March 1, 2016 by Felipe Munoz

Hybrid Toyotas help to reduce average CO2 emissions

Toyota 1Toyota, the world’s largest car maker, was the brand to post the fourth lowest average CO2 emissions in Europe in 2015. When comparing to 2014 table, it didn’t change its fourth place but posted a decent improvement falling from 112.5g/km in 2014 to 107.7g/km one year later. This reduction in the average helped the brand to move further ahead of Nissan, the next in the ranking. Toyota’s improvement happened after it registered a registrations increase of 6% over 2014 results in the 23 markets analysed. Thanks to its best-selling models, this car maker came close to Renault, third in the ranking and confirmed the impact its hybrid technology can have on improving its emissions.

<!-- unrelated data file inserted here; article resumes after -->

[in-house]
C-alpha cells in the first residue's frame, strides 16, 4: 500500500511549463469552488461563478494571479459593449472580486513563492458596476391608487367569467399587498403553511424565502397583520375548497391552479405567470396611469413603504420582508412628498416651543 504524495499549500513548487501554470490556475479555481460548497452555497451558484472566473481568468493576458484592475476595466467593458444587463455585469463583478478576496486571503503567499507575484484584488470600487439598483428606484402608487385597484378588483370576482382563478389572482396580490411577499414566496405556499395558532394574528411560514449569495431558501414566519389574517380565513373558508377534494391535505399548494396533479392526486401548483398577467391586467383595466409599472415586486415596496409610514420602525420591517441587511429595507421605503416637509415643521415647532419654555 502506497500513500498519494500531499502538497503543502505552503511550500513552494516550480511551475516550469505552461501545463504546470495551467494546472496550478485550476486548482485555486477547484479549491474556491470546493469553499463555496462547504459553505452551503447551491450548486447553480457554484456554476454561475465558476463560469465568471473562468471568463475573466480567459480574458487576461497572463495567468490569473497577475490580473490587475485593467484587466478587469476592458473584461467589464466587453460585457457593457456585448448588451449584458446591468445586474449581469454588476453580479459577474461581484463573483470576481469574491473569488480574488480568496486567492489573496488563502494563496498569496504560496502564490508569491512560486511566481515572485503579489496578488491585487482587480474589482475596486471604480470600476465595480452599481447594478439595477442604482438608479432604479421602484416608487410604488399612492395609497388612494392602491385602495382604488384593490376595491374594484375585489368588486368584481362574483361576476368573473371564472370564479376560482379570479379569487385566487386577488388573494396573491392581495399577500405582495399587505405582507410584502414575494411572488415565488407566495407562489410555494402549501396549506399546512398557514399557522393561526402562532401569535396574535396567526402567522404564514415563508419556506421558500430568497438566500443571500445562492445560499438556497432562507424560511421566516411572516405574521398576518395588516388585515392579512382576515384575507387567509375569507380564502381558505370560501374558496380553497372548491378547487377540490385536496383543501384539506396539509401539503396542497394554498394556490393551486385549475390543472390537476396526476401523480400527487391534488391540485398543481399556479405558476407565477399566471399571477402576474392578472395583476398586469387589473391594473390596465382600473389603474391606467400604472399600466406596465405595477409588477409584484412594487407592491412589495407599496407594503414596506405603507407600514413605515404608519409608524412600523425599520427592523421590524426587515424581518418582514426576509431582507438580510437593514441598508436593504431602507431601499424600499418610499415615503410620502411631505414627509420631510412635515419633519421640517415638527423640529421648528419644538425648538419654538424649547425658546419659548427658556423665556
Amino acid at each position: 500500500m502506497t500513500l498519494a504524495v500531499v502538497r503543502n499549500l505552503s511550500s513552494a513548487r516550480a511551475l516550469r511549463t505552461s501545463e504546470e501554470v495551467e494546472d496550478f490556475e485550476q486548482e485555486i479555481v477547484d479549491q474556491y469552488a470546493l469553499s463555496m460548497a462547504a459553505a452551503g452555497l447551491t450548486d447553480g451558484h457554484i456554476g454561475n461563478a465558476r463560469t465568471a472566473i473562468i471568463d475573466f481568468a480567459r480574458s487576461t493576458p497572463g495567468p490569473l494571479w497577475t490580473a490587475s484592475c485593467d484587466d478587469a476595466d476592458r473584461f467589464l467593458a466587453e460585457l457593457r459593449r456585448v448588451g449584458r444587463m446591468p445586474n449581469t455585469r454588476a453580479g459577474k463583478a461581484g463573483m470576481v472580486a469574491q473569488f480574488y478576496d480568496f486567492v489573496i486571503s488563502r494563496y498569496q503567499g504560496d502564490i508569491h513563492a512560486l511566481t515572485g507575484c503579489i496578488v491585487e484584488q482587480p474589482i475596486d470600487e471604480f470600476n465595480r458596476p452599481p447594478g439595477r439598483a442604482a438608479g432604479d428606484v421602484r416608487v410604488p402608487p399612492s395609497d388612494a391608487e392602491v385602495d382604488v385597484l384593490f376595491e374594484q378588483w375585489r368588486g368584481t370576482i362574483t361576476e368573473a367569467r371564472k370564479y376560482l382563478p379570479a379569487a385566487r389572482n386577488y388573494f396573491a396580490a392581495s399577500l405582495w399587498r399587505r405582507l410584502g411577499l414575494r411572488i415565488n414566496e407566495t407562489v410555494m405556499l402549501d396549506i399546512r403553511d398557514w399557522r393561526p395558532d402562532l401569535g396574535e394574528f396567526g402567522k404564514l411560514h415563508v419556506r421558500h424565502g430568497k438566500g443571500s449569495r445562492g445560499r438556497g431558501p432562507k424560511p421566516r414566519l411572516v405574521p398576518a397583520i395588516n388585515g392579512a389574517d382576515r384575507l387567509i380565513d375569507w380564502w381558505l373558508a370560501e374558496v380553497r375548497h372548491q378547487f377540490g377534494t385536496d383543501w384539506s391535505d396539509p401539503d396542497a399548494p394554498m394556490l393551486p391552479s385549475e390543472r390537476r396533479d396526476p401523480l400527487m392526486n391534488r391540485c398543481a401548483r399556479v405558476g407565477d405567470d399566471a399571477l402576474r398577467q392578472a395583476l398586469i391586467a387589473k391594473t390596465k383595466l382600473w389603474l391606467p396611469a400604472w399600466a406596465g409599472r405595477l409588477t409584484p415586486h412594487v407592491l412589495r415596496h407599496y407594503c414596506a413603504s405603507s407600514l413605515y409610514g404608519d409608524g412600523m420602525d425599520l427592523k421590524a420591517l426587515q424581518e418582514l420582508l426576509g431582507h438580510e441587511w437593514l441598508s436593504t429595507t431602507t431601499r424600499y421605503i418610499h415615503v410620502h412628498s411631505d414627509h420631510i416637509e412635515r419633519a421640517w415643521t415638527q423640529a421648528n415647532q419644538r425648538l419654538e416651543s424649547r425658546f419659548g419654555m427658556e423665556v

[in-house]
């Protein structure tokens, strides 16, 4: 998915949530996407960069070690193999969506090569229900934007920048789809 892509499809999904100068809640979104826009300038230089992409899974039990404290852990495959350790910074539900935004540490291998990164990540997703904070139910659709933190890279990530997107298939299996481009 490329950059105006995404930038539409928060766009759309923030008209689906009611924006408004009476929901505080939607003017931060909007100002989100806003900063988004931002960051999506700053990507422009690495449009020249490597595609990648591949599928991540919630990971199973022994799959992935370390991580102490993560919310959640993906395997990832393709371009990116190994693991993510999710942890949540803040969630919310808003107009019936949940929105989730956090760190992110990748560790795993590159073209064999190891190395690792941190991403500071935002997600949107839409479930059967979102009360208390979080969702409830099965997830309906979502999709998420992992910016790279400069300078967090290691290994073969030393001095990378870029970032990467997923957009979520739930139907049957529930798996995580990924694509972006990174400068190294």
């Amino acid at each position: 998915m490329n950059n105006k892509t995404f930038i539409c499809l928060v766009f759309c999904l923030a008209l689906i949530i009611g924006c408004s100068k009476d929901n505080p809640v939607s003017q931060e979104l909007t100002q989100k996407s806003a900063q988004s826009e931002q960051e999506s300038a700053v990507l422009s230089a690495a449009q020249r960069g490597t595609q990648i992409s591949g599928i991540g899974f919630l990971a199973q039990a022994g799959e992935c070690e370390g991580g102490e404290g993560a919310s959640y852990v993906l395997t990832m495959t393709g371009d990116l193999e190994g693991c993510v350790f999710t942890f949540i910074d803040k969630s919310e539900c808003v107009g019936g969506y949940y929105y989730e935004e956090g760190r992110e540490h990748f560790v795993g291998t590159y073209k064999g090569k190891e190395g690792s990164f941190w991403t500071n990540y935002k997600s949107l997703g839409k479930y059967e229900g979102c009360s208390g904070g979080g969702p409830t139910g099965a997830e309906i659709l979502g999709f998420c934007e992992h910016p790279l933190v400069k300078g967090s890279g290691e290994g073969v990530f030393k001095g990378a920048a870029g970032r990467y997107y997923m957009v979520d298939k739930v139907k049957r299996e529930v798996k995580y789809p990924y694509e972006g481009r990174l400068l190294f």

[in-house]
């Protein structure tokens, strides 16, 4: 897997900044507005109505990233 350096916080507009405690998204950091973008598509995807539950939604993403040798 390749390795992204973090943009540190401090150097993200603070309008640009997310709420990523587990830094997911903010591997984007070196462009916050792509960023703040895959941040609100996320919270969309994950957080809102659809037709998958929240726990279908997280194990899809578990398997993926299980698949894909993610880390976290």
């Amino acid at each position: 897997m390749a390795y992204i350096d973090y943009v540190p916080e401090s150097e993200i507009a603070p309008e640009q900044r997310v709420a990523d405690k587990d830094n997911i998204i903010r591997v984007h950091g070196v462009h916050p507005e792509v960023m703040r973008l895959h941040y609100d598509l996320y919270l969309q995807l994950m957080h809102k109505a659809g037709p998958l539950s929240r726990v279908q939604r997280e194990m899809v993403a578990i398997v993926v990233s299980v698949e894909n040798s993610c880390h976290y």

Last year Toyota’s hybrid models counted for 28.5% of its sales in Europe, and posted an annual increase of 15%. This was certainly one of the main reasons for Toyota’s improvement. The Yaris – its best-selling model – did not only post an overall sales increase of 8.4% over 2014 results but its average emissions dropped by 5.8g/km, from 101.2g/km in 2014 to 95.4g/km. The hybrid Yaris counted for 37% of its sales in Europe and its average CO2 emissions fell from 79.6g/km in 2014 to 77g/km in 2016. However diesel and petrol engines posted even better improvements. It was also the case for the Auris, the second best-selling Toyota in Europe. While its diesel and petrol powered versions posted sales declines, the hybrid ones managed to increase their registrations by 11% posting an average CO2 emissions of only 87g/km.

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